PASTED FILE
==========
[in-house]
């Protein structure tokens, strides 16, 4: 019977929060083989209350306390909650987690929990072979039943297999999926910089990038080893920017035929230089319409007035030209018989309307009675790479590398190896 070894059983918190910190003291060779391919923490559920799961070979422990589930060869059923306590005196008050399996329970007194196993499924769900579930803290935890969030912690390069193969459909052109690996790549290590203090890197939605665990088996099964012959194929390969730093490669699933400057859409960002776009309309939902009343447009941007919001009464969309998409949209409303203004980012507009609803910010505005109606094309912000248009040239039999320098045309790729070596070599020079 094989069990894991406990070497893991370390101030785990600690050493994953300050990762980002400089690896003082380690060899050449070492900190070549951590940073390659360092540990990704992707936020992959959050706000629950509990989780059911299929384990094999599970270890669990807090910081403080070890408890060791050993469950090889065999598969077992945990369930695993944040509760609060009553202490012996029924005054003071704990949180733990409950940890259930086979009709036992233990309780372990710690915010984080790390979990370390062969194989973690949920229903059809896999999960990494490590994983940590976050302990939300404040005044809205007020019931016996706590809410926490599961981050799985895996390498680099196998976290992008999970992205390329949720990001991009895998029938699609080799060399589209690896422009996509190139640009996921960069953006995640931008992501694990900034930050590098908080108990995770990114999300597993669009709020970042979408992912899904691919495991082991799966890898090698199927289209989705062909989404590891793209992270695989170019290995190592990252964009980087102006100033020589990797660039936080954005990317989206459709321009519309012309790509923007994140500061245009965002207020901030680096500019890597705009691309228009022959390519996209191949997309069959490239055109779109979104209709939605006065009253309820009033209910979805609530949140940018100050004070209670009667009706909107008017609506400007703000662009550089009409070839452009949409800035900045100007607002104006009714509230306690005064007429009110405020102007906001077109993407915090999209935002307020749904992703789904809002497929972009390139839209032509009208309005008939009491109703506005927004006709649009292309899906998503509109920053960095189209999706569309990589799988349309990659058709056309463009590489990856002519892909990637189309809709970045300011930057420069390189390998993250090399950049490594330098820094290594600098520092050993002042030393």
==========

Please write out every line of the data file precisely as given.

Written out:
[in-house]
């Protein structure tokens, strides 16, 4: 019977929060083989209350306390909650987690929990072979039943297999999926910089990038080893920017035929230089319409007035030209018989309307009675790479590398190896 070894059983918190910190003291060779391919923490559920799961070979422990589930060869059923306590005196008050399996329970007194196993499924769900579930803290935890969030912690390069193969459909052109690996790549290590203090890197939605665990088996099964012959194929390969730093490669699933400057859409960002776009309309939902009343447009941007919001009464969309998409949209409303203004980012507009609803910010505005109606094309912000248009040239039999320098045309790729070596070599020079 094989069990894991406990070497893991370390101030785990600690050493994953300050990762980002400089690896003082380690060899050449070492900190070549951590940073390659360092540990990704992707936020992959959050706000629950509990989780059911299929384990094999599970270890669990807090910081403080070890408890060791050993469950090889065999598969077992945990369930695993944040509760609060009553202490012996029924005054003071704990949180733990409950940890259930086979009709036992233990309780372990710690915010984080790390979990370390062969194989973690949920229903059809896999999960990494490590994983940590976050302990939300404040005044809205007020019931016996706590809410926490599961981050799985895996390498680099196998976290992008999970992205390329949720990001991009895998029938699609080799060399589209690896422009996509190139640009996921960069953006995640931008992501694990900034930050590098908080108990995770990114999300597993669009709020970042979408992912899904691919495991082991799966890898090698199927289209989705062909989404590891793209992270695989170019290995190592990252964009980087102006100033020589990797660039936080954005990317989206459709321009519309012309790509923007994140500061245009965002207020901030680096500019890597705009691309228009022959390519996209191949997309069959490239055109779109979104209709939605006065009253309820009033209910979805609530949140940018100050004070209670009667009706909107008017609506400007703000662009550089009409070839452009949409800035900045100007607002104006009714509230306690005064007429009110405020102007906001077109993407915090999209935002307020749904992703789904809002497929972009390139839209032509009208309005008939009491109703506005927004006709649009292309899906998503509109920053960095189209999706569309990589799988349309990659058709056309463009590489990856002519892909990637189309809709970045300011930057420069390189390998993250090399950049490594330098820094290594600098520092050993002042030393």